Please note: This article does NOT relate to Scott D. Smith – a current Ameriprise Advisor.
The Financial Industry Regulatory Authority (FINRA) sanctioned broker Scott Smith (Smith) concerning allegations that between October 2009 and January 2013, Smith mismarked as unsolicited order tickets for thousands of trades that were actually solicited by the broker. By doing so, FINRA found that Smith caused Ameriprise Financial Services, Inc.’s (Ameriprise) books and records to be inaccurate.
Smith entered the securities industry in 1982. Since 2005, Smith has be associated with Ameriprise until his registration was terminated in February 2013. FINRA alleged that from October 2009 through January 2013, Smith executed 8,169 trades. According to FINRA, Smith marked the order tickets for 6,207 of those trades, or 76%, as being unsolicited. An unsolicited trade means that the broker did not make a recommendation to the client to purchase the particular security. By marking a trade as unsolicited, the broker typically is claiming that the investment opportunity was not brought to the client’s attention by the broker and instead the client instructed the broker to execute the trade on his or her behalf.
FINRA alleged that thousands of Scott’s trades marked as unsolicited were in fact trades that Smith had solicited. FINRA determined that Smith mismarked the order tickets for these trades as unsolicited based on a mistaken belief that a trade was not solicited if he brought multiple trading ideas to the customer so long as the customer made the ultimate decision as to which trades to execute or if the customer had previously owned the security. FINRA found that Ameriprise issued Smith a Letter of Reprimand on October 10, 2011, for mismarking as unsolicited the order tickets for solicited trades. Despite the reprimand, FINRA found that Smith continued to mismark order tickets for solicited trades as unsolicited.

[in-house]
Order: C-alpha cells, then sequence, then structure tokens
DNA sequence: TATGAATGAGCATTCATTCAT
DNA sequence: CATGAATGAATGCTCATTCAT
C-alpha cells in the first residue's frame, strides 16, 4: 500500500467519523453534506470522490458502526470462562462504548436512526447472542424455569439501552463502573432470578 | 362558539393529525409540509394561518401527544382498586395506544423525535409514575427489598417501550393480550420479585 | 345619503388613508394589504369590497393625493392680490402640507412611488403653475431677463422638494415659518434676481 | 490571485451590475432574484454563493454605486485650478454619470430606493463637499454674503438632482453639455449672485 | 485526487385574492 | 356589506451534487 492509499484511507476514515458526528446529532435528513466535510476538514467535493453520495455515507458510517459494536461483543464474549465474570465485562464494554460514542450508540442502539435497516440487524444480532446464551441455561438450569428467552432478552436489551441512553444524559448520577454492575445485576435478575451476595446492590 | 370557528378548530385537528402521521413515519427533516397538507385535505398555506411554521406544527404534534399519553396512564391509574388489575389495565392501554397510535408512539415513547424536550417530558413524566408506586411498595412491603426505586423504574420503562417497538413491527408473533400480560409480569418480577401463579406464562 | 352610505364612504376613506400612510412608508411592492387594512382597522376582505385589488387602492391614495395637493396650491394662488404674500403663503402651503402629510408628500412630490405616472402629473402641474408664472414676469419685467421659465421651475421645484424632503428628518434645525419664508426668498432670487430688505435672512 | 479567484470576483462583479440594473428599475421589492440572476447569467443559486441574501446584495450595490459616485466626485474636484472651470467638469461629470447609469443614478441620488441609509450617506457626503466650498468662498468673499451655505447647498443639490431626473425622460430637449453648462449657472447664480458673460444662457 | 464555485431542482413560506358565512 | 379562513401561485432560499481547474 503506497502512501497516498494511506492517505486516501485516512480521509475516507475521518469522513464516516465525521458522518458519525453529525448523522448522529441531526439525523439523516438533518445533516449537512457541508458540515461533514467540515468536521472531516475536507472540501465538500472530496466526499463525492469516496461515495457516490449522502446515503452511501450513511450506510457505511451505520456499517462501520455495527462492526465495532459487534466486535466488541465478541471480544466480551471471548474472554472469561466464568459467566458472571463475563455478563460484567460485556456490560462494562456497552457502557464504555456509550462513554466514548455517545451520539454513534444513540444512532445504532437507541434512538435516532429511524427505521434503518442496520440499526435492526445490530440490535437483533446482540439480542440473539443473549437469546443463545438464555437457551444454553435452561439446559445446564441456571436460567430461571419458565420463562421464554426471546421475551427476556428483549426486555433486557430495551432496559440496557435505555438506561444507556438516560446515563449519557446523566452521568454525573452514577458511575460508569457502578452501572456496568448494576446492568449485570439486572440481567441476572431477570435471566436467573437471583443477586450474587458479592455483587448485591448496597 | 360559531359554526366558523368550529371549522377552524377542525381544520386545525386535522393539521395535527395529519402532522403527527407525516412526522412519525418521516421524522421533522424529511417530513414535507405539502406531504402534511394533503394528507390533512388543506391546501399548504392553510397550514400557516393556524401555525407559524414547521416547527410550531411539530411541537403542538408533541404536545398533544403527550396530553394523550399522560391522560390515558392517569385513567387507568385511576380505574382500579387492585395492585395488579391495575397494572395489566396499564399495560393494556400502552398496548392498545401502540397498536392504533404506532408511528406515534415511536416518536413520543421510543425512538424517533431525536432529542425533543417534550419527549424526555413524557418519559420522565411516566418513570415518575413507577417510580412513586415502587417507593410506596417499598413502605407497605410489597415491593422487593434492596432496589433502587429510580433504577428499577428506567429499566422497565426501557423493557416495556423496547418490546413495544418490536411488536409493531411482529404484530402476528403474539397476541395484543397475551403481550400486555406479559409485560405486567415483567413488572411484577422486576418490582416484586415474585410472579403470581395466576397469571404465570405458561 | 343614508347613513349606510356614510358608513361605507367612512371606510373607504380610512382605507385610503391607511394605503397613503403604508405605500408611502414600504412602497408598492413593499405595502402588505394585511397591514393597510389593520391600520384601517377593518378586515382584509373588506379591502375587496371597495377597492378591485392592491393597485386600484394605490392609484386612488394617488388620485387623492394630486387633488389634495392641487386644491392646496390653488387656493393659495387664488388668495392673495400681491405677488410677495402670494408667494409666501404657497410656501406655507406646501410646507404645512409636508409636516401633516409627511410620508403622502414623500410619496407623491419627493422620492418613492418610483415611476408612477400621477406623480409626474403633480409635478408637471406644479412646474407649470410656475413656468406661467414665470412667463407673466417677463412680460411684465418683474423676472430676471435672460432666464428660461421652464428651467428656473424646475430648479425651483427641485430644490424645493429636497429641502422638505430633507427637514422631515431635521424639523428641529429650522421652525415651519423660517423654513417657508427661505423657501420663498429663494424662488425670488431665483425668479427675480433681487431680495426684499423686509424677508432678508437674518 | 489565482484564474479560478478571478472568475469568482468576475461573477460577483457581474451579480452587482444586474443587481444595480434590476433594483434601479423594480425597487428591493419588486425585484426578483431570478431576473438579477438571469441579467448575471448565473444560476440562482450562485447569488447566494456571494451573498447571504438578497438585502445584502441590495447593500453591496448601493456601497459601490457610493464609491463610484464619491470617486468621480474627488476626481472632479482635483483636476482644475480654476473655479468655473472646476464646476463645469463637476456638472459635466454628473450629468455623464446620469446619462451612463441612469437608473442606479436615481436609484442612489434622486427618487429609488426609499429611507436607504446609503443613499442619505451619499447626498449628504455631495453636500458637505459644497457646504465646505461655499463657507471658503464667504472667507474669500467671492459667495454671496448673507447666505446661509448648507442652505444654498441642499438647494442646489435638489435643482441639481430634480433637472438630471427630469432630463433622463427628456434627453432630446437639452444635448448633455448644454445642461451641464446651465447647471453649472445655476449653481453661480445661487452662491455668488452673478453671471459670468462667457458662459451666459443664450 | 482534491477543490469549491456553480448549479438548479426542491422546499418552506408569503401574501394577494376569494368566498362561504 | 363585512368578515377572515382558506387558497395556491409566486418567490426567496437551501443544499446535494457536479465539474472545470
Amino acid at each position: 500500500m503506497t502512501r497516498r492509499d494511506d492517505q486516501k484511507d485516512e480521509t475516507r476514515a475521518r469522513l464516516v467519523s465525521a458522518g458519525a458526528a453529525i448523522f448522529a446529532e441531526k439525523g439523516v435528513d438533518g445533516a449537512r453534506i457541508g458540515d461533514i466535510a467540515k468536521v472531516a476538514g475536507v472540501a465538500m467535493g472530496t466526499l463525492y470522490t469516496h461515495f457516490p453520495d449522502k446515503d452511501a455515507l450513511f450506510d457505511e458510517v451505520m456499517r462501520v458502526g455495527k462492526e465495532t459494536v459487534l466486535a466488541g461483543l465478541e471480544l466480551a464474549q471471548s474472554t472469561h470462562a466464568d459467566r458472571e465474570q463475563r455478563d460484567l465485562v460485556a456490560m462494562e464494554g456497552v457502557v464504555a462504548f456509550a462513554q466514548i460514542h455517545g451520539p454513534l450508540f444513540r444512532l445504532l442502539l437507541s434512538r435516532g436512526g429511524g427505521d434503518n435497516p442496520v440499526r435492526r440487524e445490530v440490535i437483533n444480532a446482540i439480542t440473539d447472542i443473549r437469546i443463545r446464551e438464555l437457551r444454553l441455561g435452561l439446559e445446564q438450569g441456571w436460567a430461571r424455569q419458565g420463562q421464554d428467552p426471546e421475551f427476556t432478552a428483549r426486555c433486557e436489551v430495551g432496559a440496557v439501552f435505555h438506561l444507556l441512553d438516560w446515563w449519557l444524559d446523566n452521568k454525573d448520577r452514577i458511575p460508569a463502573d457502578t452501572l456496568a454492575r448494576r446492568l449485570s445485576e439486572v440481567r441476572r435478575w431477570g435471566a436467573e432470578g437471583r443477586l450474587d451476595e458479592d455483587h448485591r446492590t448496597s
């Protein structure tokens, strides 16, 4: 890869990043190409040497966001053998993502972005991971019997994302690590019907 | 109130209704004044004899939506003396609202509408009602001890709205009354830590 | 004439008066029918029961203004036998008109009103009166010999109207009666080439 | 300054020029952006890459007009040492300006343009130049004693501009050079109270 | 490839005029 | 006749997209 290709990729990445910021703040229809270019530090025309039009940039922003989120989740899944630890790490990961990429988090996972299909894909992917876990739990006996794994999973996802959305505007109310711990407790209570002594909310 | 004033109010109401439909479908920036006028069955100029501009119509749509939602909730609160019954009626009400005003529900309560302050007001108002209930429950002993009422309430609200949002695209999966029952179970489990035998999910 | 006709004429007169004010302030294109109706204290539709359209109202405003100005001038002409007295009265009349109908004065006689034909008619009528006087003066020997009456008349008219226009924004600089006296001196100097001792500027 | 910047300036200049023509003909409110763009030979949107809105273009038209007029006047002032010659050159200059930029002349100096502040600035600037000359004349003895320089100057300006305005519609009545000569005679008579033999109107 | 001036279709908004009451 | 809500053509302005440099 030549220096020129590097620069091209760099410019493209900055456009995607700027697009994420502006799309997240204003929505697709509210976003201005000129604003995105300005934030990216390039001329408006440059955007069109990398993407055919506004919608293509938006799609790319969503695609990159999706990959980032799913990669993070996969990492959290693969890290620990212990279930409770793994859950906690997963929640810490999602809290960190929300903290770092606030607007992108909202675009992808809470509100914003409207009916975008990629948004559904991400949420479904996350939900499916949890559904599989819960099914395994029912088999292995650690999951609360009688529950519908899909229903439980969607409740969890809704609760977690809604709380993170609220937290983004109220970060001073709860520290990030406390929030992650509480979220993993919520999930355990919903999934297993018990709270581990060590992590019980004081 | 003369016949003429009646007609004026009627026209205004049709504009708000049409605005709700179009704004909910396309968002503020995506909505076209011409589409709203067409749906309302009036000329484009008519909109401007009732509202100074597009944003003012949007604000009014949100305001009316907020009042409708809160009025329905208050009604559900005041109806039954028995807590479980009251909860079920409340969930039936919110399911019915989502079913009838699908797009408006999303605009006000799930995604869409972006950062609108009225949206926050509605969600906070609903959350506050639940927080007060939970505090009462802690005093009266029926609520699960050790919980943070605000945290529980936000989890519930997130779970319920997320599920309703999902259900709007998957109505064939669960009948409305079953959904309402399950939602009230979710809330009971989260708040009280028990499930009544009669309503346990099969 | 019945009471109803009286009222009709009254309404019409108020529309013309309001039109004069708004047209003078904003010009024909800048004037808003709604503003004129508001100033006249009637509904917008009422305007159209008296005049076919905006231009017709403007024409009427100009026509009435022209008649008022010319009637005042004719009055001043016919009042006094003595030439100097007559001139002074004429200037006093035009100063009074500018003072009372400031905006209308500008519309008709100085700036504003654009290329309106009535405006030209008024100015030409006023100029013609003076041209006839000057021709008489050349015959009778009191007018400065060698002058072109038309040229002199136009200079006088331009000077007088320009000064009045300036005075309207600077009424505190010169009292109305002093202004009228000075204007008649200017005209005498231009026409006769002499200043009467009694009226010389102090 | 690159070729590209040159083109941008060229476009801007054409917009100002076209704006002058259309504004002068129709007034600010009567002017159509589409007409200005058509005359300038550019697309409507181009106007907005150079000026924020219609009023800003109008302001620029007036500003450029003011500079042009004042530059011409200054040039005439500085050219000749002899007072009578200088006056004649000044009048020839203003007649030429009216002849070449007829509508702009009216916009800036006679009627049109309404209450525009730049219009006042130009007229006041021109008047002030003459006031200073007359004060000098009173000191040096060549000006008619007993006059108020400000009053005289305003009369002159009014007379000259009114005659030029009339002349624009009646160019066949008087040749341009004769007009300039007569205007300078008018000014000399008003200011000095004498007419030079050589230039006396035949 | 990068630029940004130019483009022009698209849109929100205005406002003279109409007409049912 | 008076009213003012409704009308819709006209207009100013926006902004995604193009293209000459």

Specifically, FINRA alleged that between October 11, 2011 and January 25, 2013, Smith mismarked the trade tickets for at least 69 solicited trades as unsolicited. The FINRA rules require brokerage firms to make and preserve books and records. By mismarking the order tickets for thousands of solicited trades as unsolicited, FINRA found that Smith caused Ameriprise’s books and records to be inaccurate.
Investors who have suffered losses may be able recover their losses through securities arbitration. The attorneys at Gana Weinstein LLP are experienced in representing investors in cases of brokerage firm’s failure to supervise their representatives. Our consultations are free of charge and the firm is only compensated if you recover.